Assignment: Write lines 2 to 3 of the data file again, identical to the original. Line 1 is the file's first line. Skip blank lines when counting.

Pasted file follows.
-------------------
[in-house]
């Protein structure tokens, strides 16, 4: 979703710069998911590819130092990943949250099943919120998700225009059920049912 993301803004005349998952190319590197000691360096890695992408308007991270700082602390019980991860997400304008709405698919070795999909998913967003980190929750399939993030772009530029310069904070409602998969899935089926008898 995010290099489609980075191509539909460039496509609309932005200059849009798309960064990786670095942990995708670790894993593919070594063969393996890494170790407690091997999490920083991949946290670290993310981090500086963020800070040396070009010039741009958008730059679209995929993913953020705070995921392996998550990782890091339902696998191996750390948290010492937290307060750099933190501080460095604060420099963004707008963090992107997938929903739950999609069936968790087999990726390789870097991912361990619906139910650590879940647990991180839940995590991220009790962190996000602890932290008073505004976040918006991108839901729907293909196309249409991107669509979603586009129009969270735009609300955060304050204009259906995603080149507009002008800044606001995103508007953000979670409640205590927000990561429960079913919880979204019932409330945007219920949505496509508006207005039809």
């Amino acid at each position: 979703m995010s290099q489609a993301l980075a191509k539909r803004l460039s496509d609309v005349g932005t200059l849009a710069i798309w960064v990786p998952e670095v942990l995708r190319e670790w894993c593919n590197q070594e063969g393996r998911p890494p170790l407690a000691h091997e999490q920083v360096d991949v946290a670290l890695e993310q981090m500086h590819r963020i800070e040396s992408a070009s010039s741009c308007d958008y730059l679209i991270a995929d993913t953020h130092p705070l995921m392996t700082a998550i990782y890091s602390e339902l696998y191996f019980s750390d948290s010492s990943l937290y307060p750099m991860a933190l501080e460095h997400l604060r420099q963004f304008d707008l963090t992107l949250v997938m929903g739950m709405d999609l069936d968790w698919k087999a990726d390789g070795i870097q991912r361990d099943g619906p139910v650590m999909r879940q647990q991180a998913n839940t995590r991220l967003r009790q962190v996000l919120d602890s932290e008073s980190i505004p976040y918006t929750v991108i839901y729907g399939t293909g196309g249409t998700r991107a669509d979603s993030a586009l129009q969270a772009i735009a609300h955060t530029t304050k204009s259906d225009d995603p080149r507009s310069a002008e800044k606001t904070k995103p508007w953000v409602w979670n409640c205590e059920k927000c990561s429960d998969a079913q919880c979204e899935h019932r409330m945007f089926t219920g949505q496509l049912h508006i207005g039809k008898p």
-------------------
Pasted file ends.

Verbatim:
């Protein structure tokens, strides 16, 4: 979703710069998911590819130092990943949250099943919120998700225009059920049912 993301803004005349998952190319590197000691360096890695992408308007991270700082602390019980991860997400304008709405698919070795999909998913967003980190929750399939993030772009530029310069904070409602998969899935089926008898 995010290099489609980075191509539909460039496509609309932005200059849009798309960064990786670095942990995708670790894993593919070594063969393996890494170790407690091997999490920083991949946290670290993310981090500086963020800070040396070009010039741009958008730059679209995929993913953020705070995921392996998550990782890091339902696998191996750390948290010492937290307060750099933190501080460095604060420099963004707008963090992107997938929903739950999609069936968790087999990726390789870097991912361990619906139910650590879940647990991180839940995590991220009790962190996000602890932290008073505004976040918006991108839901729907293909196309249409991107669509979603586009129009969270735009609300955060304050204009259906995603080149507009002008800044606001995103508007953000979670409640205590927000990561429960079913919880979204019932409330945007219920949505496509508006207005039809």
């Amino acid at each position: 979703m995010s290099q489609a993301l980075a191509k539909r803004l460039s496509d609309v005349g932005t200059l849009a710069i798309w960064v990786p998952e670095v942990l995708r190319e670790w894993c593919n590197q070594e063969g393996r998911p890494p170790l407690a000691h091997e999490q920083v360096d991949v946290a670290l890695e993310q981090m500086h590819r963020i800070e040396s992408a070009s010039s741009c308007d958008y730059l679209i991270a995929d993913t953020h130092p705070l995921m392996t700082a998550i990782y890091s602390e339902l696998y191996f019980s750390d948290s010492s990943l937290y307060p750099m991860a933190l501080e460095h997400l604060r420099q963004f304008d707008l963090t992107l949250v997938m929903g739950m709405d999609l069936d968790w698919k087999a990726d390789g070795i870097q991912r361990d099943g619906p139910v650590m999909r879940q647990q991180a998913n839940t995590r991220l967003r009790q962190v996000l919120d602890s932290e008073s980190i505004p976040y918006t929750v991108i839901y729907g399939t293909g196309g249409t998700r991107a669509d979603s993030a586009l129009q969270a772009i735009a609300h955060t530029t304050k204009s259906d225009d995603p080149r507009s310069a002008e800044k606001t904070k995103p508007w953000v409602w979670n409640c205590e059920k927000c990561s429960d998969a079913q919880c979204e899935h019932r409330m945007f089926t219920g949505q496509l049912h508006i207005g039809k008898p």